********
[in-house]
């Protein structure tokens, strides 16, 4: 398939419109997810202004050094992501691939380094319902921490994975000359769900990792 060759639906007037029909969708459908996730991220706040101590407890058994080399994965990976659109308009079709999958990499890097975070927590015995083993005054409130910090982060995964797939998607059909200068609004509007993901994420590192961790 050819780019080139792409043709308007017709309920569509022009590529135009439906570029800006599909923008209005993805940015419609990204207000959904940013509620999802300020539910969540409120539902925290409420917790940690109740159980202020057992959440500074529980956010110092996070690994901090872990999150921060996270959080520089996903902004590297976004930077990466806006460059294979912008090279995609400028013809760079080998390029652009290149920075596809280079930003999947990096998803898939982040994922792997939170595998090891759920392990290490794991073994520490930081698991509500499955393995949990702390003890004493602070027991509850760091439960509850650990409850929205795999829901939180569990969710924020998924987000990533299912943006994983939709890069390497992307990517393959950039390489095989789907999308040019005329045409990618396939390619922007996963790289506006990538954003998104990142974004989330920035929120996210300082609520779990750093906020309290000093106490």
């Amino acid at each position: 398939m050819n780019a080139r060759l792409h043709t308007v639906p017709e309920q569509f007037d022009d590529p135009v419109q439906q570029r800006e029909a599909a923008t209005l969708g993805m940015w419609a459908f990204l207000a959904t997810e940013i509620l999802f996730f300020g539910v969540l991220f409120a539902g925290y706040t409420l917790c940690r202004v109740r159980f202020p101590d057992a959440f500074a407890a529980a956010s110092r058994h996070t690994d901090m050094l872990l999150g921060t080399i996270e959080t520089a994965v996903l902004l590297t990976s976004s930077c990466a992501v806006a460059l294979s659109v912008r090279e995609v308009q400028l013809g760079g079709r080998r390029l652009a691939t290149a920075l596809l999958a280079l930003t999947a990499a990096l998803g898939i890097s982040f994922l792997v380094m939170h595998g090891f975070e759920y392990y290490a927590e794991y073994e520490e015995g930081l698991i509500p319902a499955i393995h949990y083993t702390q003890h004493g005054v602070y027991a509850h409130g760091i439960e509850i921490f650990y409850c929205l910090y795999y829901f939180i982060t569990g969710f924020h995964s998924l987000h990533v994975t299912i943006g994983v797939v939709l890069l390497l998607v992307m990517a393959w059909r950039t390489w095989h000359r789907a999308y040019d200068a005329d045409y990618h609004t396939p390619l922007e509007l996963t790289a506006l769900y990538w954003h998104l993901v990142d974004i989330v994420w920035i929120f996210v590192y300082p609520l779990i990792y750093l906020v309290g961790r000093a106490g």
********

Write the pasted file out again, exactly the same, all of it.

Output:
[in-house]
């Protein structure tokens, strides 16, 4: 398939419109997810202004050094992501691939380094319902921490994975000359769900990792 060759639906007037029909969708459908996730991220706040101590407890058994080399994965990976659109308009079709999958990499890097975070927590015995083993005054409130910090982060995964797939998607059909200068609004509007993901994420590192961790 050819780019080139792409043709308007017709309920569509022009590529135009439906570029800006599909923008209005993805940015419609990204207000959904940013509620999802300020539910969540409120539902925290409420917790940690109740159980202020057992959440500074529980956010110092996070690994901090872990999150921060996270959080520089996903902004590297976004930077990466806006460059294979912008090279995609400028013809760079080998390029652009290149920075596809280079930003999947990096998803898939982040994922792997939170595998090891759920392990290490794991073994520490930081698991509500499955393995949990702390003890004493602070027991509850760091439960509850650990409850929205795999829901939180569990969710924020998924987000990533299912943006994983939709890069390497992307990517393959950039390489095989789907999308040019005329045409990618396939390619922007996963790289506006990538954003998104990142974004989330920035929120996210300082609520779990750093906020309290000093106490």
């Amino acid at each position: 398939m050819n780019a080139r060759l792409h043709t308007v639906p017709e309920q569509f007037d022009d590529p135009v419109q439906q570029r800006e029909a599909a923008t209005l969708g993805m940015w419609a459908f990204l207000a959904t997810e940013i509620l999802f996730f300020g539910v969540l991220f409120a539902g925290y706040t409420l917790c940690r202004v109740r159980f202020p101590d057992a959440f500074a407890a529980a956010s110092r058994h996070t690994d901090m050094l872990l999150g921060t080399i996270e959080t520089a994965v996903l902004l590297t990976s976004s930077c990466a992501v806006a460059l294979s659109v912008r090279e995609v308009q400028l013809g760079g079709r080998r390029l652009a691939t290149a920075l596809l999958a280079l930003t999947a990499a990096l998803g898939i890097s982040f994922l792997v380094m939170h595998g090891f975070e759920y392990y290490a927590e794991y073994e520490e015995g930081l698991i509500p319902a499955i393995h949990y083993t702390q003890h004493g005054v602070y027991a509850h409130g760091i439960e509850i921490f650990y409850c929205l910090y795999y829901f939180i982060t569990g969710f924020h995964s998924l987000h990533v994975t299912i943006g994983v797939v939709l890069l390497l998607v992307m990517a393959w059909r950039t390489w095989h000359r789907a999308y040019d200068a005329d045409y990618h609004t396939p390619l922007e509007l996963t790289a506006l769900y990538w954003h998104l993901v990142d974004i989330v994420w920035i929120f996210v590192y300082p609520l779990i990792y750093l906020v309290g961790r000093a106490g």